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Surviving the holidays with your family ;^)

This information comes to us courtesy of Dr. D Robitalle, MD, who was kind enough to share it with me this past year after attending one of my “Simplify the Season” workshops.

She mailed me a handout that she makes available to her patients, particularly around the holidays.  The information seems to me to be directed primarily at single adults with substance abusers in their family of origin (not uncommon) but is applicable in many ways to any family gathering.  My three favorite tips from the handout:

1.  Don’t argue with a drunk or unrecovered anything.  You can always leave and take a walk, drive, or whatever you need to do to take care of your inner child. [Katie says: or your ACTUAL child!]  When you return, everyone will pretend that nothing happened anyway.  [haha!]

2.  You are separate from your family and your desires are important.  It’s OK to take care of yourself and your needs.  [Katie adds: Your children’s needs are also important–perhaps more so than the needs/demands of the adult generation–so don’t let Grandma or Aunt Mabel guilt/shame/whatever you in to minimizing your kids’ needs.]

3.  Confront unrealistic expectations.  [Katie adds: be very aware of your expectations, and those of your children & other loved ones.  Examine them and make conscious choices about those that you will CHOOSE to try to meet!  Be picky, and then be sure to communicate clearly with those affected.]

May your holidays be peaceful and loving~ 

 

The Best Gift Idea

Short and simple–the best gifts are often experiences, rather than things.

Most of the kids I know & work with don’t need any more THINGS.  They have too many already.  But what they do need, and want, are more connected, loving, fun, adventurous, memorable experiences–especially experiences with their parents.

Next time you have a gift-giving opportunity, consider giving an experience.  You can pre-pay, put the gift card, description, or photo of the experience in a box and wrap it up, just like a toy.  But when your sweet child opens it up, they get the promise of horseback riding, or a trip to the ice cream shop, or a special Mommy & Me spa day, or the guitar lessons they’ve been asking for instead of one more item to own & store.  Those are truly gifts that last.

PS.  Have you read this book?  It’s a hilarious kids’ book that makes fun of having too many toys.
PPS.  Check that book out from the library instead of buying it!  Otherwise this post ends up sending mixed messages.  ;^)

One more note:  What experiences have you given your kids before?  Leave a comment and share some of your great experience-gift-ideas.  Here’s a few more to get us started:

  • music lessons
  • pottery-painting together
  • ride in horse-drawn carriage in downtown Austin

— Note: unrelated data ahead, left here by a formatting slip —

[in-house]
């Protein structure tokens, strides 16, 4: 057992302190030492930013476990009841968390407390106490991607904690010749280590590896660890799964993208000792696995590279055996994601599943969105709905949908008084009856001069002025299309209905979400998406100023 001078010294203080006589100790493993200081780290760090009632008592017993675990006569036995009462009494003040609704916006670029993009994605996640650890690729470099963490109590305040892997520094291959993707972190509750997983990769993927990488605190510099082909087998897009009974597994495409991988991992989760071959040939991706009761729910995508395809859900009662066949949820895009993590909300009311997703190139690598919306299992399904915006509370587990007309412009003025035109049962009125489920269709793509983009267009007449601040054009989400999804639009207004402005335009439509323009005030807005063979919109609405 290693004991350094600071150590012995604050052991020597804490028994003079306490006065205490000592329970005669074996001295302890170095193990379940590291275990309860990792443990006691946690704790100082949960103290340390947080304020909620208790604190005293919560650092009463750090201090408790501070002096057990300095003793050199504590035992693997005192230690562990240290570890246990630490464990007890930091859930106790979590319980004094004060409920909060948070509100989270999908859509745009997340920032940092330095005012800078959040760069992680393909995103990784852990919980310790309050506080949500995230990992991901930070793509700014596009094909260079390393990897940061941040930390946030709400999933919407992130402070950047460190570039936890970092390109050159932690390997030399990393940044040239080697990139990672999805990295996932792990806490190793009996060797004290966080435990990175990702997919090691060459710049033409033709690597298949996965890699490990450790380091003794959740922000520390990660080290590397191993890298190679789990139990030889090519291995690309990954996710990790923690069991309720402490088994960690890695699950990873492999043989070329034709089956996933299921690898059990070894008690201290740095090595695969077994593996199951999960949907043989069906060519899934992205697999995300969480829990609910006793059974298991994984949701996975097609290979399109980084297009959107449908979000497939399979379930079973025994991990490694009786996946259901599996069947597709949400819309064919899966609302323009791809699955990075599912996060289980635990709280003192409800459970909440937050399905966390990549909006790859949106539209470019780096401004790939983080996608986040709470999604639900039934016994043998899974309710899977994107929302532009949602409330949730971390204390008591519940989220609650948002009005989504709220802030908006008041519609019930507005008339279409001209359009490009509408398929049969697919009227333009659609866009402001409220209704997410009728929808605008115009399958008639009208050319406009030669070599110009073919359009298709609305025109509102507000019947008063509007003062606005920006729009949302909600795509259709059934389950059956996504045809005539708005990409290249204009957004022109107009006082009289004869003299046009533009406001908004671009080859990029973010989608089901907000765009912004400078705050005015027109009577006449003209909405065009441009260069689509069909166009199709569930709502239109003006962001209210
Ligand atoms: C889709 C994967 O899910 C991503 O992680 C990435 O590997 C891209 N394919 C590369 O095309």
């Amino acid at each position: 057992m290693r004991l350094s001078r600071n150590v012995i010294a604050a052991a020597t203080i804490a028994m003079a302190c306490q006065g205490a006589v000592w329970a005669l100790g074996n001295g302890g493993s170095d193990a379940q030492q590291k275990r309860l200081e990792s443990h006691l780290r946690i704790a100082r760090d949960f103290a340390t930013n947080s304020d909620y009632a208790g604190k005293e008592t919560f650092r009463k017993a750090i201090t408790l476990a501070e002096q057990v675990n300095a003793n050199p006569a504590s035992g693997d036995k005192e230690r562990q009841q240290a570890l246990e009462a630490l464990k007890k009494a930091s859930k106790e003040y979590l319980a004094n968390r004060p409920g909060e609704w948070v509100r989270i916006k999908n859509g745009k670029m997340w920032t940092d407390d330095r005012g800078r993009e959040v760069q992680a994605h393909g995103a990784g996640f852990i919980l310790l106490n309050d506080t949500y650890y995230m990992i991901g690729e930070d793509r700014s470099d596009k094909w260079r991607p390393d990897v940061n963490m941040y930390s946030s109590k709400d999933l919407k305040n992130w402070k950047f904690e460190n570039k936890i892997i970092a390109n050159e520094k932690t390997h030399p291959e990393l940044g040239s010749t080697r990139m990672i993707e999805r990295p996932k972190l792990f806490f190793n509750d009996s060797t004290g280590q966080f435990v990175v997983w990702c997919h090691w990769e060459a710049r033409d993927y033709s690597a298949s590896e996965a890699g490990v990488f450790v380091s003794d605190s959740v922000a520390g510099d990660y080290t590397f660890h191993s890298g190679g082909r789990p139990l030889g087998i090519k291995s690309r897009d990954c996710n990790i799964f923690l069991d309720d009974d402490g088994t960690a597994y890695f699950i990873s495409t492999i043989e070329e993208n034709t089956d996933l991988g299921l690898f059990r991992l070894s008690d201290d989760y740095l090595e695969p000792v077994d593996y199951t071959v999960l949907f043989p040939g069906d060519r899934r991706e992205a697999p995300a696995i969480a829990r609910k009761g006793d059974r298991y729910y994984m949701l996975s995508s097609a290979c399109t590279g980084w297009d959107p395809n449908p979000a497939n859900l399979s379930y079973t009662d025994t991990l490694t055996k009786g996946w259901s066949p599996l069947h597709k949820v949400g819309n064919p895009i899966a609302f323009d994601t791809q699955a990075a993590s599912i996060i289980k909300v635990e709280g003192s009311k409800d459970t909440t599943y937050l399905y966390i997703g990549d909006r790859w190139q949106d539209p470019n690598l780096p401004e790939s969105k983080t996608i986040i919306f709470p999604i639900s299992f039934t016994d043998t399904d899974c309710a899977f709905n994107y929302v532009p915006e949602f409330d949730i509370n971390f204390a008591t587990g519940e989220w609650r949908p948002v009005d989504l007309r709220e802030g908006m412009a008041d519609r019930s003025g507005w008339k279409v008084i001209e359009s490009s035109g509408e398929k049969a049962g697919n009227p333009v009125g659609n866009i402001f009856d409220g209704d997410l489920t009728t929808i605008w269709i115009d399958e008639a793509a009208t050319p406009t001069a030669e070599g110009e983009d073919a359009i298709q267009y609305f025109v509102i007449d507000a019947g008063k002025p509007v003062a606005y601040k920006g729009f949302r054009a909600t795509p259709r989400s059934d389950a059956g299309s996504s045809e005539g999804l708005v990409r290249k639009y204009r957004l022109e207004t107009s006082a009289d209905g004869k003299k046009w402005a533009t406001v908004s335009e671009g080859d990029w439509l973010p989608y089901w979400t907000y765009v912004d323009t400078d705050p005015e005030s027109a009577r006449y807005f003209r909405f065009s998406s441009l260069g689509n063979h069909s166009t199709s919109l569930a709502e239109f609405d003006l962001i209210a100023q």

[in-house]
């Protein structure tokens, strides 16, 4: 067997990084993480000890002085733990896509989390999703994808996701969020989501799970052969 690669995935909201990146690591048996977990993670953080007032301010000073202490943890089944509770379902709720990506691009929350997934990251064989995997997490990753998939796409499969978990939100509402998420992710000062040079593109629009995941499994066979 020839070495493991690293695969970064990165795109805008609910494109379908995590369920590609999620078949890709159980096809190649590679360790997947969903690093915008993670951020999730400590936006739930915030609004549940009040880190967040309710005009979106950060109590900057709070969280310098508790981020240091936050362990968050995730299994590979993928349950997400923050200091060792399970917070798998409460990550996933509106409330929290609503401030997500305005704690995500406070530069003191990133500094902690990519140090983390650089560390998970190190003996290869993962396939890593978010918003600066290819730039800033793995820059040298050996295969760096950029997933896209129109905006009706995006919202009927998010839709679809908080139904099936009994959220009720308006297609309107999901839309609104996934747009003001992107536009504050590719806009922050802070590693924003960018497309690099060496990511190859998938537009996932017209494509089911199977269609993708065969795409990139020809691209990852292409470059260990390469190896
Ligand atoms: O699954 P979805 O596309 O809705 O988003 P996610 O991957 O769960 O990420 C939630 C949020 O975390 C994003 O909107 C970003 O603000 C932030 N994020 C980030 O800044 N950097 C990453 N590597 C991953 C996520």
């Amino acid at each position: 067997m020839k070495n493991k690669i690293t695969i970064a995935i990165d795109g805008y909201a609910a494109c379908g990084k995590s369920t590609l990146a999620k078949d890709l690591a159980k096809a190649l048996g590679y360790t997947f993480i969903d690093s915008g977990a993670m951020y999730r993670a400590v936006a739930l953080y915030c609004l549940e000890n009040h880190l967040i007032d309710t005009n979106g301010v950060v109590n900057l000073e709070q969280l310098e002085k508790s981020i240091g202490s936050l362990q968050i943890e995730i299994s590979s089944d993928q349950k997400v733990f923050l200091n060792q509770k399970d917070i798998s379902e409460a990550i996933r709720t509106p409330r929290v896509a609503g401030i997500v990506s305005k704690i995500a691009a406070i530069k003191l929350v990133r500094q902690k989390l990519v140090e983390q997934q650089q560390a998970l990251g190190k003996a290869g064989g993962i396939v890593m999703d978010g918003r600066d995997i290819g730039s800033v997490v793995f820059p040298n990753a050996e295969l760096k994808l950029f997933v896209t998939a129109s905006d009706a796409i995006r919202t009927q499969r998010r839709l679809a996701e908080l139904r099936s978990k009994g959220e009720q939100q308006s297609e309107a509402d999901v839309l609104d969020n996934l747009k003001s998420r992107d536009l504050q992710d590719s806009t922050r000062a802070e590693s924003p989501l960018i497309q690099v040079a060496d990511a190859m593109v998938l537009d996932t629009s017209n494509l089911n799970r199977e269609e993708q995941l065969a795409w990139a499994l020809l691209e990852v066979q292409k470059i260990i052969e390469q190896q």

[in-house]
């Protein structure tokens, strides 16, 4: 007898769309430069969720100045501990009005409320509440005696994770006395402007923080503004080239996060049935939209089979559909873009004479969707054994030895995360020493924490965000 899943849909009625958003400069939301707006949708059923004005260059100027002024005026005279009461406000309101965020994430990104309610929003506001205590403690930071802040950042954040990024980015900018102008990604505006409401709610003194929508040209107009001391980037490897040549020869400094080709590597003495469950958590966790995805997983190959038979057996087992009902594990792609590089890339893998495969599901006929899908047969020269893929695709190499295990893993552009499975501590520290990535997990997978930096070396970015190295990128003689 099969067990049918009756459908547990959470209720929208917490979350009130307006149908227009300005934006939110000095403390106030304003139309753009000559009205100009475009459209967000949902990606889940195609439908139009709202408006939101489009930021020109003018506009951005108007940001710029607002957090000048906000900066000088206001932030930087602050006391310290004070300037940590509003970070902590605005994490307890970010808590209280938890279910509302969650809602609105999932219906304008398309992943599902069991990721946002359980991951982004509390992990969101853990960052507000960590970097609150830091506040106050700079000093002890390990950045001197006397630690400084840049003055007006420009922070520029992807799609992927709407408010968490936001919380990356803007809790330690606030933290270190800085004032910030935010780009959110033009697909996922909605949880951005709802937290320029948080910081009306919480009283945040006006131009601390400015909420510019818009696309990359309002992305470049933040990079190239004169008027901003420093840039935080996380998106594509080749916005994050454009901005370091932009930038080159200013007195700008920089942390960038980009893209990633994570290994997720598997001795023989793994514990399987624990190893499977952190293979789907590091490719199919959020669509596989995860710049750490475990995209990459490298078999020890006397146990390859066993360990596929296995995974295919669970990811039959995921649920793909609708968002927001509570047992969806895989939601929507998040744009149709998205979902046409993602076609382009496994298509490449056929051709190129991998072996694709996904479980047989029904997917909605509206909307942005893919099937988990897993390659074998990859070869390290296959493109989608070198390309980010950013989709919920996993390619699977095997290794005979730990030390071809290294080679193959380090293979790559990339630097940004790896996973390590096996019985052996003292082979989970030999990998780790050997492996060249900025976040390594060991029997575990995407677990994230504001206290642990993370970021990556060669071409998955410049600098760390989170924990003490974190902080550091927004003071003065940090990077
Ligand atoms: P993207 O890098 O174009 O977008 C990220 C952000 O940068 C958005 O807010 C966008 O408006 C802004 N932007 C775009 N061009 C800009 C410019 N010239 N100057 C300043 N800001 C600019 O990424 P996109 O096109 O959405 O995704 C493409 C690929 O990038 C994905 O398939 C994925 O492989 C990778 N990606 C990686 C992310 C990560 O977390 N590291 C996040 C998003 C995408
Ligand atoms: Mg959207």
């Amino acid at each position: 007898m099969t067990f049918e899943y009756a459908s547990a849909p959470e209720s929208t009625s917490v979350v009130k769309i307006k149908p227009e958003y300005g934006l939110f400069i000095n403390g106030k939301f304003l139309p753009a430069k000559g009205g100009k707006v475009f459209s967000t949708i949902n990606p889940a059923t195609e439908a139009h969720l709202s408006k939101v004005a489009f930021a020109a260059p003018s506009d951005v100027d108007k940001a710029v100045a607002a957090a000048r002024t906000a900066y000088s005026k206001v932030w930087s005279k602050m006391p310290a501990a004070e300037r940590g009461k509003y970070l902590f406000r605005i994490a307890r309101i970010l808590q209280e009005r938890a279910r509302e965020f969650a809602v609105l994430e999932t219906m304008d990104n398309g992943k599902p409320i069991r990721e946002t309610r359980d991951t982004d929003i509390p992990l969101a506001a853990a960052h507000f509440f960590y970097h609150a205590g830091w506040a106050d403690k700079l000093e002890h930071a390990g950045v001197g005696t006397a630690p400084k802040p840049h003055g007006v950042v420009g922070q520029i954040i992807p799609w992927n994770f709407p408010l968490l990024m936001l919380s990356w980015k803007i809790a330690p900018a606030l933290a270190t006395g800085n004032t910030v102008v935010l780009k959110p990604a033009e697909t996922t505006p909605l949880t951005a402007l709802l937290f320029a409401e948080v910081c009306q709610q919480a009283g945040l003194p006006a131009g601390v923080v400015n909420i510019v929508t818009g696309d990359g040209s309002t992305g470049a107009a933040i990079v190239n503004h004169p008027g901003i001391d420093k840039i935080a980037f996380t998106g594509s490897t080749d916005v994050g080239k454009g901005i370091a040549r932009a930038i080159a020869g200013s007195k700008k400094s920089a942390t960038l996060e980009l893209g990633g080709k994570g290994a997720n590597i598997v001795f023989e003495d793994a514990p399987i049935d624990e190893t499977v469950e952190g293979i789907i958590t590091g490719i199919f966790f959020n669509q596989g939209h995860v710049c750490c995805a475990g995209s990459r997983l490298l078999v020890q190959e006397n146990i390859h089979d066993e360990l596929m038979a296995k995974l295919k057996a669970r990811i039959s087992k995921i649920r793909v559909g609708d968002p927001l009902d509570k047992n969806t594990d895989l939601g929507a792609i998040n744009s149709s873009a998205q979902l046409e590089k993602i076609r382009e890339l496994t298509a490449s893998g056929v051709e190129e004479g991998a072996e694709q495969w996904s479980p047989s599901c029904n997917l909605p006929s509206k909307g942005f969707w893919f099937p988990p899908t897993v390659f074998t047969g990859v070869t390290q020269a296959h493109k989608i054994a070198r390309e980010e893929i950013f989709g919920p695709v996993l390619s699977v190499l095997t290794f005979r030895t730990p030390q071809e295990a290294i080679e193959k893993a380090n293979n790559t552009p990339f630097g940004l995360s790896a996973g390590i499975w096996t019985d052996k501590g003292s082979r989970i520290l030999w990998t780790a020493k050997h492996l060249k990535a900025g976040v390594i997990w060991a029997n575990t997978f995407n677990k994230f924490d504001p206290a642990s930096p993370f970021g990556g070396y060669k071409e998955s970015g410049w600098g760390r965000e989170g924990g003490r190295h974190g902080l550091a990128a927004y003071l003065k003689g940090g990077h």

• dinner out at fancy (very “grownup”) restaurant
  • pedicures together
  • laser tag with a couple of friends
  • daytrip to a cool mountain biking park
  • daytrip to the dinosaur park

What kids really want for the holidays

I originally posted this last year, but it’s such good info, I wanted to post it again this year…

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In their book Unplug the Christmas Machine, authors Jo Robinson and Jean Staeheli say that kids want the following 4 things for Christmas:

  1. A relaxed and loving time with their family.
  2. Realistic expectations about gifts
  3. An evenly paced holiday season
  4. Reliable family traditions

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Notice it doesn’t say a ‘Wii’, or a trampoline, or Thomas the Tank Engine, or or or…  Sure, they do want the specific toys they are asking for, but deep down they also want and need the 4 items above even more. 

Simplify the Season Workshop–this weekend, Nov 9th.

Do the holidays cause you stress?  Too much travel/spending/obligation, and not enough meaning, fun, and connection?  Do you ever feel let-down after the presents are opened?  Clarifying and refocusing on your values and priorities can make Christmas more memorable, rejuvenating, and rewarding. This workshop will cover:

  • What’s not working for you now
  • Identifying your true values and priorities
  • Christmas, aka your part-time job
  • Gift-giving, family issues, obligations, traveling, conflict and communication.
  • 3 steps towards fixing things

Two workshop times are offered: Both are this Sunday, November 9th.  Again, the workshops are totally free, but you must pre-register.  Childcare is available at both workshop locations.

1.  Nov 9th in the morning (9:45-10:45), Simplify the Season will be held at the First United Methodist Church downtown, with Paula Stiernberg as co-leader.  To register for the FUMC workshop, email: Laurie at fumcaustin dot org.

2.  November 9th in the afternoon, Simplify the Season will be sponsored by the Center for Inquiry, and held at the First Unitarian Universalist Church.  To register for the CFI workshop, click here.

Past workshop participants had this to say about Simplify the Season:
“THIS WAS GREAT!”
“Awesome”
“It really helped me stop and be more conscious of what we really want from the holiday.” 
“Refreshing & enlightening!

What Kids Really Want for Christmas

In their book Unplug the Christmas Machine, authors Jo Robinson and Jean Staeheli say that kids (deep-down… sometimes way deep-down) want the following 4 things for Christmas, and I definitely agree.

  1. A relaxed and loving time with their family.
  2. Realistic expectations about gifts
  3. An evenly paced holiday season
  4. Reliable family traditions

What a list, huh!?! Surely this is a “Christmas list” that any parent would love to get!

Note: The book (Unplug the Christmas Machine) is a great
one. Click on the link below to read more or to purchase it.  FYI, the
quote above is reprinted with permission from Alternatives for Simple
Living – SimpleLiving.org – 800-821-6153.